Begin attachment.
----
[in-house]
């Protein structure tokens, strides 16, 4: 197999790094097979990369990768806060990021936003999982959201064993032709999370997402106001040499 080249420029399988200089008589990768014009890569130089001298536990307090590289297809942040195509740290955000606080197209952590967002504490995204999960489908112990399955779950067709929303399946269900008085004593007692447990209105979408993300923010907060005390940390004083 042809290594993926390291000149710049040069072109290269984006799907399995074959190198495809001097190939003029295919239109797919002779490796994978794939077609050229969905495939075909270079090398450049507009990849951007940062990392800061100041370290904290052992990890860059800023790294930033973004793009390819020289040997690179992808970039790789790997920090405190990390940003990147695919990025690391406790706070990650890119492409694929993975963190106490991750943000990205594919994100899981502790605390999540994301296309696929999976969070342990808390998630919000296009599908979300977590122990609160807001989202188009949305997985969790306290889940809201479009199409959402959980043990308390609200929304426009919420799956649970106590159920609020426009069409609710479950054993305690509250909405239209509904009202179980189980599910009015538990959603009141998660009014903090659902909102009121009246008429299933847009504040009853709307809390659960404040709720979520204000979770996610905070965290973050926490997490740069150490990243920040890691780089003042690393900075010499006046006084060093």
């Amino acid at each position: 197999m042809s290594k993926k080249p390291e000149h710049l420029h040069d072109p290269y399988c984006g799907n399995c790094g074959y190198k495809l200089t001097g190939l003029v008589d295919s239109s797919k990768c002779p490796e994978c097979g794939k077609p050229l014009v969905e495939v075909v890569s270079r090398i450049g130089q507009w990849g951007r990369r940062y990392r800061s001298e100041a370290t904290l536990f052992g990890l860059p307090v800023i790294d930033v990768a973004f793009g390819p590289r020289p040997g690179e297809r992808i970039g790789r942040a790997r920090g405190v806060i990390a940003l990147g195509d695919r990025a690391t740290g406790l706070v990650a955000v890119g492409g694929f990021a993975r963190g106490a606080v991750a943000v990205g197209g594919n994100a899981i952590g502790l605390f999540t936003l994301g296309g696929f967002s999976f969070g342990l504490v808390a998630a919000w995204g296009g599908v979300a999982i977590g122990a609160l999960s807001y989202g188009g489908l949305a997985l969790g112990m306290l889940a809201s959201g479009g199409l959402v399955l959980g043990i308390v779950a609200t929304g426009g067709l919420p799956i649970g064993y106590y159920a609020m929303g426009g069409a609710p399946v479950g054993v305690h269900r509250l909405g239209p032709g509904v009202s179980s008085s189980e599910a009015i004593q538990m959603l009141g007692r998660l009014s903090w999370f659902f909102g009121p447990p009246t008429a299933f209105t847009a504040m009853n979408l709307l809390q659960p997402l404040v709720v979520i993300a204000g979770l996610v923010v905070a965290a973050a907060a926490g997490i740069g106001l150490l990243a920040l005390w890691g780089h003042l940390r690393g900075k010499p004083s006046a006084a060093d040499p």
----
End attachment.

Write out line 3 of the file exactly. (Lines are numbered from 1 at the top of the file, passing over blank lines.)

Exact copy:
């Amino acid at each position: 197999m042809s290594k993926k080249p390291e000149h710049l420029h040069d072109p290269y399988c984006g799907n399995c790094g074959y190198k495809l200089t001097g190939l003029v008589d295919s239109s797919k990768c002779p490796e994978c097979g794939k077609p050229l014009v969905e495939v075909v890569s270079r090398i450049g130089q507009w990849g951007r990369r940062y990392r800061s001298e100041a370290t904290l536990f052992g990890l860059p307090v800023i790294d930033v990768a973004f793009g390819p590289r020289p040997g690179e297809r992808i970039g790789r942040a790997r920090g405190v806060i990390a940003l990147g195509d695919r990025a690391t740290g406790l706070v990650a955000v890119g492409g694929f990021a993975r963190g106490a606080v991750a943000v990205g197209g594919n994100a899981i952590g502790l605390f999540t936003l994301g296309g696929f967002s999976f969070g342990l504490v808390a998630a919000w995204g296009g599908v979300a999982i977590g122990a609160l999960s807001y989202g188009g489908l949305a997985l969790g112990m306290l889940a809201s959201g479009g199409l959402v399955l959980g043990i308390v779950a609200t929304g426009g067709l919420p799956i649970g064993y106590y159920a609020m929303g426009g069409a609710p399946v479950g054993v305690h269900r509250l909405g239209p032709g509904v009202s179980s008085s189980e599910a009015i004593q538990m959603l009141g007692r998660l009014s903090w999370f659902f909102g009121p447990p009246t008429a299933f209105t847009a504040m009853n979408l709307l809390q659960p997402l404040v709720v979520i993300a204000g979770l996610v923010v905070a965290a973050a907060a926490g997490i740069g106001l150490l990243a920040l005390w890691g780089h003042l940390r690393g900075k010499p004083s006046a006084a060093d040499p």